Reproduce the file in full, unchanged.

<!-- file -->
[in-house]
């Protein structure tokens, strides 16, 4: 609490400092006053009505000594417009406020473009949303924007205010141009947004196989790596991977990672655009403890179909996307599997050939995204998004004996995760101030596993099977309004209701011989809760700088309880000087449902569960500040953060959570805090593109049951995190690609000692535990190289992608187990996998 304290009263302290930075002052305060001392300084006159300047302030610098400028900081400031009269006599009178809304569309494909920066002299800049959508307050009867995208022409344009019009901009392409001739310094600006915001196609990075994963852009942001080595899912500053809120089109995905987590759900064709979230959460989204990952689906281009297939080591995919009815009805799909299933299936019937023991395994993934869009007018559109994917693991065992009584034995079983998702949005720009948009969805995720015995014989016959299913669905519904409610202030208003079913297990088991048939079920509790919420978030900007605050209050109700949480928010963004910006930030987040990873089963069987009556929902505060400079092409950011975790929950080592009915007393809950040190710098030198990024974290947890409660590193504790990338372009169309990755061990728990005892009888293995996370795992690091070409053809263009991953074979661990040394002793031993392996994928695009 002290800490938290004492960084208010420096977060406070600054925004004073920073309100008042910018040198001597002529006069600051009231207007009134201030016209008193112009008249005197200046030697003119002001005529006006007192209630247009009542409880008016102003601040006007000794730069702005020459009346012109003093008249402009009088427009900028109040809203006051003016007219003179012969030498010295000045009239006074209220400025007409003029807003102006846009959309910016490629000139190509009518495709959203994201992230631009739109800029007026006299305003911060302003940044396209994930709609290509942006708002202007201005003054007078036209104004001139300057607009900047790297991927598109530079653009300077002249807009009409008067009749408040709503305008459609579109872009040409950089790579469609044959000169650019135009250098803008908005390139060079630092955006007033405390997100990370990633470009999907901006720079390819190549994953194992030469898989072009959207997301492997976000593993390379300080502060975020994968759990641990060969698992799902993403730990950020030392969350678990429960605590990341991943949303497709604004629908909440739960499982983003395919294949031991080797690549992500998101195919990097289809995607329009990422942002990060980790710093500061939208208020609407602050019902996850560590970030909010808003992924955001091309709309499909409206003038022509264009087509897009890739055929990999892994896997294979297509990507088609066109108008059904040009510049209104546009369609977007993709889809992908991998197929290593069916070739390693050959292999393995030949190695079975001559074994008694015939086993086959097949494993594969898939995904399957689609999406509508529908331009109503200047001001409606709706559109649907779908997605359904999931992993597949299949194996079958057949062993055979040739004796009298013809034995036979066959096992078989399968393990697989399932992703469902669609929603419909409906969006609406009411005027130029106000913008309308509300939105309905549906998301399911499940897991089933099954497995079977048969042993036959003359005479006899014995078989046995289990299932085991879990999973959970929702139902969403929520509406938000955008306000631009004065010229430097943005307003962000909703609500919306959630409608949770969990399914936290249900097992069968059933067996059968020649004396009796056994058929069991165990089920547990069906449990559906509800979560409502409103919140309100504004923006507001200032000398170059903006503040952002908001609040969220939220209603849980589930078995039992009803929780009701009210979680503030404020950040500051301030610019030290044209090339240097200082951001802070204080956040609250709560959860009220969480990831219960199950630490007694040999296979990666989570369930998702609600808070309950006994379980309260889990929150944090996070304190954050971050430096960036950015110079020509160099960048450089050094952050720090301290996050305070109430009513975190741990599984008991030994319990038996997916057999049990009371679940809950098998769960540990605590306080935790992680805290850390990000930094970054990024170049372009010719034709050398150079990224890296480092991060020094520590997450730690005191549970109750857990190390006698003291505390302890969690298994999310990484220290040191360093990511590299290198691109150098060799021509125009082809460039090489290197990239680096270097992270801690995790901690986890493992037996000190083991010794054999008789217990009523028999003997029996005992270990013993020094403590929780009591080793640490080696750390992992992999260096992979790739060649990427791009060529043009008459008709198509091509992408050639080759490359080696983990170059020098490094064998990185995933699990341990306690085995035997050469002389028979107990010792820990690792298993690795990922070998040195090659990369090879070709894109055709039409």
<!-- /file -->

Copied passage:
[in-house]
């Protein structure tokens, strides 16, 4: 609490400092006053009505000594417009406020473009949303924007205010141009947004196989790596991977990672655009403890179909996307599997050939995204998004004996995760101030596993099977309004209701011989809760700088309880000087449902569960500040953060959570805090593109049951995190690609000692535990190289992608187990996998 304290009263302290930075002052305060001392300084006159300047302030610098400028900081400031009269006599009178809304569309494909920066002299800049959508307050009867995208022409344009019009901009392409001739310094600006915001196609990075994963852009942001080595899912500053809120089109995905987590759900064709979230959460989204990952689906281009297939080591995919009815009805799909299933299936019937023991395994993934869009007018559109994917693991065992009584034995079983998702949005720009948009969805995720015995014989016959299913669905519904409610202030208003079913297990088991048939079920509790919420978030900007605050209050109700949480928010963004910006930030987040990873089963069987009556929902505060400079092409950011975790929950080592009915007393809950040190710098030198990024974290947890409660590193504790990338372009169309990755061990728990005892009888293995996370795992690091070409053809263009991953074979661990040394002793031993392996994928695009 002290800490938290004492960084208010420096977060406070600054925004004073920073309100008042910018040198001597002529006069600051009231207007009134201030016209008193112009008249005197200046030697003119002001005529006006007192209630247009009542409880008016102003601040006007000794730069702005020459009346012109003093008249402009009088427009900028109040809203006051003016007219003179012969030498010295000045009239006074209220400025007409003029807003102006846009959309910016490629000139190509009518495709959203994201992230631009739109800029007026006299305003911060302003940044396209994930709609290509942006708002202007201005003054007078036209104004001139300057607009900047790297991927598109530079653009300077002249807009009409008067009749408040709503305008459609579109872009040409950089790579469609044959000169650019135009250098803008908005390139060079630092955006007033405390997100990370990633470009999907901006720079390819190549994953194992030469898989072009959207997301492997976000593993390379300080502060975020994968759990641990060969698992799902993403730990950020030392969350678990429960605590990341991943949303497709604004629908909440739960499982983003395919294949031991080797690549992500998101195919990097289809995607329009990422942002990060980790710093500061939208208020609407602050019902996850560590970030909010808003992924955001091309709309499909409206003038022509264009087509897009890739055929990999892994896997294979297509990507088609066109108008059904040009510049209104546009369609977007993709889809992908991998197929290593069916070739390693050959292999393995030949190695079975001559074994008694015939086993086959097949494993594969898939995904399957689609999406509508529908331009109503200047001001409606709706559109649907779908997605359904999931992993597949299949194996079958057949062993055979040739004796009298013809034995036979066959096992078989399968393990697989399932992703469902669609929603419909409906969006609406009411005027130029106000913008309308509300939105309905549906998301399911499940897991089933099954497995079977048969042993036959003359005479006899014995078989046995289990299932085991879990999973959970929702139902969403929520509406938000955008306000631009004065010229430097943005307003962000909703609500919306959630409608949770969990399914936290249900097992069968059933067996059968020649004396009796056994058929069991165990089920547990069906449990559906509800979560409502409103919140309100504004923006507001200032000398170059903006503040952002908001609040969220939220209603849980589930078995039992009803929780009701009210979680503030404020950040500051301030610019030290044209090339240097200082951001802070204080956040609250709560959860009220969480990831219960199950630490007694040999296979990666989570369930998702609600808070309950006994379980309260889990929150944090996070304190954050971050430096960036950015110079020509160099960048450089050094952050720090301290996050305070109430009513975190741990599984008991030994319990038996997916057999049990009371679940809950098998769960540990605590306080935790992680805290850390990000930094970054990024170049372009010719034709050398150079990224890296480092991060020094520590997450730690005191549970109750857990190390006698003291505390302890969690298994999310990484220290040191360093990511590299290198691109150098060799021509125009082809460039090489290197990239680096270097992270801690995790901690986890493992037996000190083991010794054999008789217990009523028999003997029996005992270990013993020094403590929780009591080793640490080696750390992992992999260096992979790739060649990427791009060529043009008459008709198509091509992408050639080759490359080696983990170059020098490094064998990185995933699990341990306690085995035997050469002389028979107990010792820990690792298993690795990922070998040195090659990369090879070709894109055709039409």